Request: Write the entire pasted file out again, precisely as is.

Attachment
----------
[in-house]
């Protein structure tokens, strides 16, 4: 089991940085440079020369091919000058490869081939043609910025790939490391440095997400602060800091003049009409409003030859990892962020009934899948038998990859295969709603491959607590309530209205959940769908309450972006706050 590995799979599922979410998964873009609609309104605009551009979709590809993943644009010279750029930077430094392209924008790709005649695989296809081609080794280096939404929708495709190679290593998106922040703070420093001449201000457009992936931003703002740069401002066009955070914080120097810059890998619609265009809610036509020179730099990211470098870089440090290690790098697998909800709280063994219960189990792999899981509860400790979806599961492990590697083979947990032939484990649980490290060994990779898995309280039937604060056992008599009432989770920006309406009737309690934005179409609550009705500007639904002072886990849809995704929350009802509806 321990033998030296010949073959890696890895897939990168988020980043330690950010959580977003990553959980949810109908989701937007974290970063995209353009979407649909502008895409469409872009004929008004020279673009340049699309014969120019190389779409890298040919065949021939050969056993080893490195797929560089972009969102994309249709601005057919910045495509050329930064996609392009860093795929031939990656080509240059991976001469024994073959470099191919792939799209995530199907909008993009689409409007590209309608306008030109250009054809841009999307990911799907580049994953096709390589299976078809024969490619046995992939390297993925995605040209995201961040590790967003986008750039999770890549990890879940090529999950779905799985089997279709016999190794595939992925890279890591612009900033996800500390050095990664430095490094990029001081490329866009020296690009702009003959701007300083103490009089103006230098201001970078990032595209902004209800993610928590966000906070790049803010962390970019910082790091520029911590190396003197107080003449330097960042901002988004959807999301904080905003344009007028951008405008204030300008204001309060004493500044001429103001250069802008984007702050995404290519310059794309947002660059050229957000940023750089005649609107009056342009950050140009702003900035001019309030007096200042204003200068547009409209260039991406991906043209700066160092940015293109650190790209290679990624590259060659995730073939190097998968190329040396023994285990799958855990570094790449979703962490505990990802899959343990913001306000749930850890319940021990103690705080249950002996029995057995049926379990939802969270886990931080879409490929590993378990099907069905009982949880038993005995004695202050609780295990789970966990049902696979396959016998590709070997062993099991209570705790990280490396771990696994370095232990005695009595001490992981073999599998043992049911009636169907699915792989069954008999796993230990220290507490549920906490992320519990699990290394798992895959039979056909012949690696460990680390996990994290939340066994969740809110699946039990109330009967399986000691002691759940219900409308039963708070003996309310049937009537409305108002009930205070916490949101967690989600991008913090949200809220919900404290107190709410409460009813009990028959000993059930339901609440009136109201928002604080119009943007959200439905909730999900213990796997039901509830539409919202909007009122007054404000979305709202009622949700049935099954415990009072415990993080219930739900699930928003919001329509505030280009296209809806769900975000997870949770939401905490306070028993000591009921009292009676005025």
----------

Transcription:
[in-house]
């Protein structure tokens, strides 16, 4: 089991940085440079020369091919000058490869081939043609910025790939490391440095997400602060800091003049009409409003030859990892962020009934899948038998990859295969709603491959607590309530209205959940769908309450972006706050 590995799979599922979410998964873009609609309104605009551009979709590809993943644009010279750029930077430094392209924008790709005649695989296809081609080794280096939404929708495709190679290593998106922040703070420093001449201000457009992936931003703002740069401002066009955070914080120097810059890998619609265009809610036509020179730099990211470098870089440090290690790098697998909800709280063994219960189990792999899981509860400790979806599961492990590697083979947990032939484990649980490290060994990779898995309280039937604060056992008599009432989770920006309406009737309690934005179409609550009705500007639904002072886990849809995704929350009802509806 321990033998030296010949073959890696890895897939990168988020980043330690950010959580977003990553959980949810109908989701937007974290970063995209353009979407649909502008895409469409872009004929008004020279673009340049699309014969120019190389779409890298040919065949021939050969056993080893490195797929560089972009969102994309249709601005057919910045495509050329930064996609392009860093795929031939990656080509240059991976001469024994073959470099191919792939799209995530199907909008993009689409409007590209309608306008030109250009054809841009999307990911799907580049994953096709390589299976078809024969490619046995992939390297993925995605040209995201961040590790967003986008750039999770890549990890879940090529999950779905799985089997279709016999190794595939992925890279890591612009900033996800500390050095990664430095490094990029001081490329866009020296690009702009003959701007300083103490009089103006230098201001970078990032595209902004209800993610928590966000906070790049803010962390970019910082790091520029911590190396003197107080003449330097960042901002988004959807999301904080905003344009007028951008405008204030300008204001309060004493500044001429103001250069802008984007702050995404290519310059794309947002660059050229957000940023750089005649609107009056342009950050140009702003900035001019309030007096200042204003200068547009409209260039991406991906043209700066160092940015293109650190790209290679990624590259060659995730073939190097998968190329040396023994285990799958855990570094790449979703962490505990990802899959343990913001306000749930850890319940021990103690705080249950002996029995057995049926379990939802969270886990931080879409490929590993378990099907069905009982949880038993005995004695202050609780295990789970966990049902696979396959016998590709070997062993099991209570705790990280490396771990696994370095232990005695009595001490992981073999599998043992049911009636169907699915792989069954008999796993230990220290507490549920906490992320519990699990290394798992895959039979056909012949690696460990680390996990994290939340066994969740809110699946039990109330009967399986000691002691759940219900409308039963708070003996309310049937009537409305108002009930205070916490949101967690989600991008913090949200809220919900404290107190709410409460009813009990028959000993059930339901609440009136109201928002604080119009943007959200439905909730999900213990796997039901509830539409919202909007009122007054404000979305709202009622949700049935099954415990009072415990993080219930739900699930928003919001329509505030280009296209809806769900975000997870949770939401905490306070028993000591009921009292009676005025």